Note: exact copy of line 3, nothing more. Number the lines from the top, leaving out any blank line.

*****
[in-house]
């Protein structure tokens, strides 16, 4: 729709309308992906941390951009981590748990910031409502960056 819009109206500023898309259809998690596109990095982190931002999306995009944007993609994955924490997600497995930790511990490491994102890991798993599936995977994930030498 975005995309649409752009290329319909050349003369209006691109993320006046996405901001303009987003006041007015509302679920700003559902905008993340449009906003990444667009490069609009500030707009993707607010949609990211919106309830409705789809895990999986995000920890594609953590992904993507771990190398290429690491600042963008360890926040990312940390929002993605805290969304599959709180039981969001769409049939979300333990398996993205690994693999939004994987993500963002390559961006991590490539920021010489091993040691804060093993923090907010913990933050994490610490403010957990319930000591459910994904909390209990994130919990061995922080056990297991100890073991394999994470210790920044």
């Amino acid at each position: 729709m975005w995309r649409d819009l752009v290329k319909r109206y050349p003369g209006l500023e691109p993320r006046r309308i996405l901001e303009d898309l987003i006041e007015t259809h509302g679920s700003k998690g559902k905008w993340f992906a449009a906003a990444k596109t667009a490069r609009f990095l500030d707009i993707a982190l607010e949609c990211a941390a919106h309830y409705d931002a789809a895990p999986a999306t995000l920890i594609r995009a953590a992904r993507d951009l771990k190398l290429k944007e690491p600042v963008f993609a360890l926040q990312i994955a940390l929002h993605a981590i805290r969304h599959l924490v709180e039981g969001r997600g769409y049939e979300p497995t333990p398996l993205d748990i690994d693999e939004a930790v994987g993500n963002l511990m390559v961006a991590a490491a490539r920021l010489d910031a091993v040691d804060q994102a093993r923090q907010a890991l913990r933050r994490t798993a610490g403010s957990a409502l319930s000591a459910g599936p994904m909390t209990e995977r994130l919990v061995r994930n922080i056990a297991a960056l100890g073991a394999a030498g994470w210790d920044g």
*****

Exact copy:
């Amino acid at each position: 729709m975005w995309r649409d819009l752009v290329k319909r109206y050349p003369g209006l500023e691109p993320r006046r309308i996405l901001e303009d898309l987003i006041e007015t259809h509302g679920s700003k998690g559902k905008w993340f992906a449009a906003a990444k596109t667009a490069r609009f990095l500030d707009i993707a982190l607010e949609c990211a941390a919106h309830y409705d931002a789809a895990p999986a999306t995000l920890i594609r995009a953590a992904r993507d951009l771990k190398l290429k944007e690491p600042v963008f993609a360890l926040q990312i994955a940390l929002h993605a981590i805290r969304h599959l924490v709180e039981g969001r997600g769409y049939e979300p497995t333990p398996l993205d748990i690994d693999e939004a930790v994987g993500n963002l511990m390559v961006a991590a490491a490539r920021l010489d910031a091993v040691d804060q994102a093993r923090q907010a890991l913990r933050r994490t798993a610490g403010s957990a409502l319930s000591a459910g599936p994904m909390t209990e995977r994130l919990v061995r994930n922080i056990a297991a960056l100890g073991a394999a030498g994470w210790d920044g």